Beyond financing, the BRI will have a profound impact on the economies of all of the ASEAN countries, enabling them to forge new links with China. Let’s look at one example: when a new project – such as a port in Indonesia – gets the green light to be built with financing from China, a Chinese contractor and a whole chain of local contractors both large and small need to be hired. Then there’s equipment that needs to be purchased and transported. Commodities such as building materials may need to be brought in. Lee Kai Yang, CIO of RHB Asset Management for Singapore and Hong Kong, says that Commodities won’t soar like in the China-boom time, but it will provide a boost.

Lee Kai Yang, CIO of RHB Asset Management for Singapore and Hong Kong

Indeed, there’s a whole chain of investments and trade that takes place between several countries within the region for one project, allowing companies to expand outside of the traditional domestic borders they’ve been operating within.

Additionally the BRI will provide a boost for intra-Asia trade, which has already seen a spike in volume since the initiative was started. Container Trade Statistics show that container trade from China was up 23.5% year-on-year in Q1 2017. Tim Wickmann, the previous CEO of MCC Transport, said earlier this year that “one in four containers that move around the world is carried in intra-Asia trade.” He added that “all the growth is coming from China and when China grows, the whole trade grows.” China is expected to see a slight uptick now in its gross domestic product (GDP) growth based on the last two-quarters of 6.9% each, although the country stated in March that it was aiming for around 6.5% growth.

Commodities won’t soar like in the China-boom
time, but it will provide a boost.

– Lee Kai Yang, CIO of RHB Asset Management

Where are the opportunities for investors?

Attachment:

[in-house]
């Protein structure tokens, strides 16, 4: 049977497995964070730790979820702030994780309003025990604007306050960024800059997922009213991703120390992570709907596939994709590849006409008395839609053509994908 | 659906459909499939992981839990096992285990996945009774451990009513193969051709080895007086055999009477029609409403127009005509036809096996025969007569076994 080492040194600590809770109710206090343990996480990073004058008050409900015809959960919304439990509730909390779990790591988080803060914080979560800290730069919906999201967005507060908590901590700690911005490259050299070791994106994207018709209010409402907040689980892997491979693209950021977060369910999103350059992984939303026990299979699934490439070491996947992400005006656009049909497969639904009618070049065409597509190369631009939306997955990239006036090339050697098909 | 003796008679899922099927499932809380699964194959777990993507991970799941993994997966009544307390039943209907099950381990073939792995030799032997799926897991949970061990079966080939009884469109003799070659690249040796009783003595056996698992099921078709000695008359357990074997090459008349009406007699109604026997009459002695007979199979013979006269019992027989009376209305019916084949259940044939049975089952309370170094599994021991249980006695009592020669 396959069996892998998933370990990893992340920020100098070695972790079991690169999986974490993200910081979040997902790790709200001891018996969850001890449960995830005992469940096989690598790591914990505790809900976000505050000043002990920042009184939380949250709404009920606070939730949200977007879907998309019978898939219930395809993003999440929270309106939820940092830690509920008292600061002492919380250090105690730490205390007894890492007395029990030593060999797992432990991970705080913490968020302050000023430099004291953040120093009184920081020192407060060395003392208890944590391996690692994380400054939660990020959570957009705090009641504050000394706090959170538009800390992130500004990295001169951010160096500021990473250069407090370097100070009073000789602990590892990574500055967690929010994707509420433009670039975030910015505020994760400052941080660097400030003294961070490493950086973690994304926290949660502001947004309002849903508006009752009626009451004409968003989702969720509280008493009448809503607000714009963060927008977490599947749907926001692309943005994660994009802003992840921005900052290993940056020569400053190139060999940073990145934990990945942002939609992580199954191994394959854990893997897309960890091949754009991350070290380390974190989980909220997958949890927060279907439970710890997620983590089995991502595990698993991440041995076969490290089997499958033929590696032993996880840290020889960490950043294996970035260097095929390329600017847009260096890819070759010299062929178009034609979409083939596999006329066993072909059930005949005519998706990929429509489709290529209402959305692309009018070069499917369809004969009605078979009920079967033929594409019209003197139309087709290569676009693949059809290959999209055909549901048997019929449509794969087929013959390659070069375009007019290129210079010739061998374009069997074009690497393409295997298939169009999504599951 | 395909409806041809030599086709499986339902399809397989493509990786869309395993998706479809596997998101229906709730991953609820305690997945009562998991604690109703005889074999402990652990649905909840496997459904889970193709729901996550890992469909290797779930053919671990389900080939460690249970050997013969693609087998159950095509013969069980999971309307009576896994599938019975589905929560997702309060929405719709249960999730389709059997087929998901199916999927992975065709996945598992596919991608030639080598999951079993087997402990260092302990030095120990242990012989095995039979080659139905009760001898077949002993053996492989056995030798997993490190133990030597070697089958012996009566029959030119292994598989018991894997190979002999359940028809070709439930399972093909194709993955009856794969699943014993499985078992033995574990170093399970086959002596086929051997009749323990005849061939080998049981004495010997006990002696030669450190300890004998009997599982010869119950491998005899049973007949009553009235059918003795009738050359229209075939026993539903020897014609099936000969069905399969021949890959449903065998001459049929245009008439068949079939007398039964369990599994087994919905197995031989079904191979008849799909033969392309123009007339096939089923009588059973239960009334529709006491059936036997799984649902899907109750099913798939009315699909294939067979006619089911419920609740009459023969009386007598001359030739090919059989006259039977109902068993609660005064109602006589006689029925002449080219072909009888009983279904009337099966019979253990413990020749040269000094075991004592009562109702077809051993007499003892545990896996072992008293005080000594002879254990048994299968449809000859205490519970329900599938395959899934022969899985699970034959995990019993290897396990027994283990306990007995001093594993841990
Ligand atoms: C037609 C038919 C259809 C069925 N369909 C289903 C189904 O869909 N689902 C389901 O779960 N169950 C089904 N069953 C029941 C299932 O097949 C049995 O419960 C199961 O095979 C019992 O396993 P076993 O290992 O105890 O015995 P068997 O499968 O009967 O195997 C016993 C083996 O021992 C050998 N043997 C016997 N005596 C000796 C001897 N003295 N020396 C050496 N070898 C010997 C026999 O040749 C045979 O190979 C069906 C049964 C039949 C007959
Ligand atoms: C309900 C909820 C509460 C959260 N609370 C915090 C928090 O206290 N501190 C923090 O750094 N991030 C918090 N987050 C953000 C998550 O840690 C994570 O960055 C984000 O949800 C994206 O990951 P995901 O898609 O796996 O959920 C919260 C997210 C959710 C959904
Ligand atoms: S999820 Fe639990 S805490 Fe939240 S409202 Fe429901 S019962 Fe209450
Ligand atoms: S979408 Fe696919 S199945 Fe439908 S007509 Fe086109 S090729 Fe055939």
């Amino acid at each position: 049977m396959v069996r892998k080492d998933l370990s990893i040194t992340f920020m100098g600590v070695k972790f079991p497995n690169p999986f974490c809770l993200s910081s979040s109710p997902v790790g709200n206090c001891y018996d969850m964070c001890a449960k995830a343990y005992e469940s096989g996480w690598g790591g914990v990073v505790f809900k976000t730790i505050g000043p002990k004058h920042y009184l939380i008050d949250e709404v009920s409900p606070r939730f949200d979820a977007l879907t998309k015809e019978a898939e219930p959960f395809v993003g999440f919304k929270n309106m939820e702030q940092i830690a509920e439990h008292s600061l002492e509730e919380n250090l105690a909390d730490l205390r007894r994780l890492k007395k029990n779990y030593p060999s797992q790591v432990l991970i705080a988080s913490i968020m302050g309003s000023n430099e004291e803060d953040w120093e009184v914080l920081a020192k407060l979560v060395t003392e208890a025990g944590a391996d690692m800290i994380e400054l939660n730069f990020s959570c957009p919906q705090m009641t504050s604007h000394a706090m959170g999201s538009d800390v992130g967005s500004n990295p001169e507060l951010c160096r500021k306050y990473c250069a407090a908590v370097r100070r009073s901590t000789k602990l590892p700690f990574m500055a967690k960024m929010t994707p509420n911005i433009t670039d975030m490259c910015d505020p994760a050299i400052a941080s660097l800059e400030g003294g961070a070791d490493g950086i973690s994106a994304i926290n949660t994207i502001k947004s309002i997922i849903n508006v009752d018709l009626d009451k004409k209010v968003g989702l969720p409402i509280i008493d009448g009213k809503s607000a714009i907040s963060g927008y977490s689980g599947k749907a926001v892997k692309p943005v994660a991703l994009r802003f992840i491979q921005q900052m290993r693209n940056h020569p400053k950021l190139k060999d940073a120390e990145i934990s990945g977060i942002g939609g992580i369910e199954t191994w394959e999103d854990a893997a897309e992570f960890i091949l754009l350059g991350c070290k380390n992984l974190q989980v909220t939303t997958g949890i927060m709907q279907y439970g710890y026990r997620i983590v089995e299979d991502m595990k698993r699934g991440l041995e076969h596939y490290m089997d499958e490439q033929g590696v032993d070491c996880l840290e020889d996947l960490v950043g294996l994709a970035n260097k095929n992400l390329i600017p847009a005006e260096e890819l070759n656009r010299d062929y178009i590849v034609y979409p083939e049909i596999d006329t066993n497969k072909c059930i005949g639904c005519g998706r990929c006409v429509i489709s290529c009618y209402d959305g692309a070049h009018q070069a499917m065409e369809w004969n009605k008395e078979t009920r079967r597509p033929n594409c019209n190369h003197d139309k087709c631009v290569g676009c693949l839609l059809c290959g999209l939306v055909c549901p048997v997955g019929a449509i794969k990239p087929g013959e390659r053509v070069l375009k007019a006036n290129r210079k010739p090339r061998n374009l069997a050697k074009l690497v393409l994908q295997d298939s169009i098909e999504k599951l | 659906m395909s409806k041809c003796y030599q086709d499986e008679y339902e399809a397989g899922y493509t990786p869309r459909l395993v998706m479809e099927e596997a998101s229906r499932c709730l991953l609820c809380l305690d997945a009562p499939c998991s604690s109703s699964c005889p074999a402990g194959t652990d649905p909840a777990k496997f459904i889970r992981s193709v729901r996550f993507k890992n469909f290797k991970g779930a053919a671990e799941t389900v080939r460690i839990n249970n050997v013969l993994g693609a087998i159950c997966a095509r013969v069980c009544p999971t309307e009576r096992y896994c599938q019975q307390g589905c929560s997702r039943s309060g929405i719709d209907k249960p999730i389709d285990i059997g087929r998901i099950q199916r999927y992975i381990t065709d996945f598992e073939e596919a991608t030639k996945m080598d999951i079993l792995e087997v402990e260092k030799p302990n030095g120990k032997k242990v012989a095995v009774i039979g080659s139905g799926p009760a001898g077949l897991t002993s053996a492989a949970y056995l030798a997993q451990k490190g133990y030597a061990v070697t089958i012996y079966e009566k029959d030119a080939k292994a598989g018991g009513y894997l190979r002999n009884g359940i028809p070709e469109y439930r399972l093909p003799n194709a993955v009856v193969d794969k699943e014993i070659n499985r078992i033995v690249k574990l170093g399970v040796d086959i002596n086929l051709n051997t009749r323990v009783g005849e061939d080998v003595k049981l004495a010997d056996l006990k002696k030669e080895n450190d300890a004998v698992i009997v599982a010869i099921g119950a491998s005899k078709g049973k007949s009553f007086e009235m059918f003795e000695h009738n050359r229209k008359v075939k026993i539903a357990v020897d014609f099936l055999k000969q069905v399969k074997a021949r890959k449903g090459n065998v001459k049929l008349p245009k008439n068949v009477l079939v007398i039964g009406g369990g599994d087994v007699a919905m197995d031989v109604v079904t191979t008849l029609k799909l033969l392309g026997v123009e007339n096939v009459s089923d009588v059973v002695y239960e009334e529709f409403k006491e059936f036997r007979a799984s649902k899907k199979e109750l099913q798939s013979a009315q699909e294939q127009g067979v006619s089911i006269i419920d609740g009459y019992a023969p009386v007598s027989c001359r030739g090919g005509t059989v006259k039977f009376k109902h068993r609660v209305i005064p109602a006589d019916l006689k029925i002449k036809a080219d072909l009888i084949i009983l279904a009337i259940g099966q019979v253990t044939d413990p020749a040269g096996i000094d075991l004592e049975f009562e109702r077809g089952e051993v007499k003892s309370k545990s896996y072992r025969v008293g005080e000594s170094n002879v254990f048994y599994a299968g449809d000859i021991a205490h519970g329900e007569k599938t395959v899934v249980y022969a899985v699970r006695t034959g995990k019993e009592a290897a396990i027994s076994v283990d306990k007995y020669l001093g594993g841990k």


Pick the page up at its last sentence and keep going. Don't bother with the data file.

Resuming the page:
If you are not directly involved in the BRI through your business, there are other ways to take part in this initiative. As an individual, you can invest in funds focusing on areas that are set to benefit from it.

Increasingly, many investment managers are launching targeted investment funds recently to take advantage of the opportunities arising from the BRI. During a recent conversation with Lee, we discussed RHB’s investment strategy towards ASEAN countries within the BRI.

RHB Asset Management is currently focusing on two areas: (1) companies in the ASEAN countries through their RHB ASEAN Equity Strategy and (2) companies with entrepreneurial characteristics within Asia through their RHB Asia Entrepreneur Strategy.

RHB ASEAN Equity Strategy

RHB’s ASEAN Equity Strategy is focused on investing primarily in five ASEAN countries – Singapore, Malaysia, Thailand, Indonesia, and the Philippines, which have a predominantly young demographic – according to four themes:

1. Consumption

Primarily focused on the property sector – as many individuals living in these countries still purchase property primarily as a necessity, not as a financial investment. According to Lee, “this provides a growth opportunity for investors.”

2. Infrastructure directly through the BRI

This includes investment in ports, roads, rail, and power-related infrastructure. Companies that have a niche and specialisation in this area will benefit the most. “All of the infrastructure projects mentioned are in high demand within the ASEAN region,” reveals Lee.

3. Flow of foreign direct investment

Japan was the first and one of the largest outside investors into Southeast Asia due to the country’s aging population. The Japan Bank for International Cooperation, which invests outside the BRI, has spent US$20 billion annually from 2011 to 2016 and has pledged more than US$110 billion over the next five years.

Chinese companies are also getting in on the action. In June this year, the Chinese government announced that some 50 Chinese state-owned enterprises have invested in approximately 1,700 “One Belt One Road” projects since 2013. US$14.5 billion has been made in direct investments, while last year alone saw US$126 billion worth of contracts signed and US$33 billion has been invested so far in 2017. Tightening restrictions on the outflow of money from China has made foreign investments more difficult for Chinese companies except for projects related to the BRI as stated by the State Administration of Foreign Exchange.